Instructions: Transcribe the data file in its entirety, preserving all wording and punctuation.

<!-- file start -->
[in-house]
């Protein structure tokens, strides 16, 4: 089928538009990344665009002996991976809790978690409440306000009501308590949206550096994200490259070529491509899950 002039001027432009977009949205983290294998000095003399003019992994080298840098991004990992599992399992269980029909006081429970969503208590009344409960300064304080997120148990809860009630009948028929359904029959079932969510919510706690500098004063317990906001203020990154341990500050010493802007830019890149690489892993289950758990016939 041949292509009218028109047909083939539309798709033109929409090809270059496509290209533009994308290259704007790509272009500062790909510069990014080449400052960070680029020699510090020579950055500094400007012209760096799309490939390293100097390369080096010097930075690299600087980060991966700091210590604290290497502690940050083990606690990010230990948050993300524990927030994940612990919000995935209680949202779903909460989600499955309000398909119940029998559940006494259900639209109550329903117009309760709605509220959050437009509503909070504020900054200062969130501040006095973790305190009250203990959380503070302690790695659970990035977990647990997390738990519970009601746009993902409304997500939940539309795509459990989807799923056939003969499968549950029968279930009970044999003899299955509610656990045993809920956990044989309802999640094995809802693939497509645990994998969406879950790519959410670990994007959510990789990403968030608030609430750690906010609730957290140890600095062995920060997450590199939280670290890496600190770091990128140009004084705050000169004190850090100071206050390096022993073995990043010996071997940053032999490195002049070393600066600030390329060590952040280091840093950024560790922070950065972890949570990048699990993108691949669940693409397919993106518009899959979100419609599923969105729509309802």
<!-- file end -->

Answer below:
[in-house]
């Protein structure tokens, strides 16, 4: 089928538009990344665009002996991976809790978690409440306000009501308590949206550096994200490259070529491509899950 002039001027432009977009949205983290294998000095003399003019992994080298840098991004990992599992399992269980029909006081429970969503208590009344409960300064304080997120148990809860009630009948028929359904029959079932969510919510706690500098004063317990906001203020990154341990500050010493802007830019890149690489892993289950758990016939 041949292509009218028109047909083939539309798709033109929409090809270059496509290209533009994308290259704007790509272009500062790909510069990014080449400052960070680029020699510090020579950055500094400007012209760096799309490939390293100097390369080096010097930075690299600087980060991966700091210590604290290497502690940050083990606690990010230990948050993300524990927030994940612990919000995935209680949202779903909460989600499955309000398909119940029998559940006494259900639209109550329903117009309760709605509220959050437009509503909070504020900054200062969130501040006095973790305190009250203990959380503070302690790695659970990035977990647990997390738990519970009601746009993902409304997500939940539309795509459990989807799923056939003969499968549950029968279930009970044999003899299955509610656990045993809920956990044989309802999640094995809802693939497509645990994998969406879950790519959410670990994007959510990789990403968030608030609430750690906010609730957290140890600095062995920060997450590199939280670290890496600190770091990128140009004084705050000169004190850090100071206050390096022993073995990043010996071997940053032999490195002049070393600066600030390329060590952040280091840093950024560790922070950065972890949570990048699990993108691949669940693409397919993106518009899959979100419609599923969105729509309802």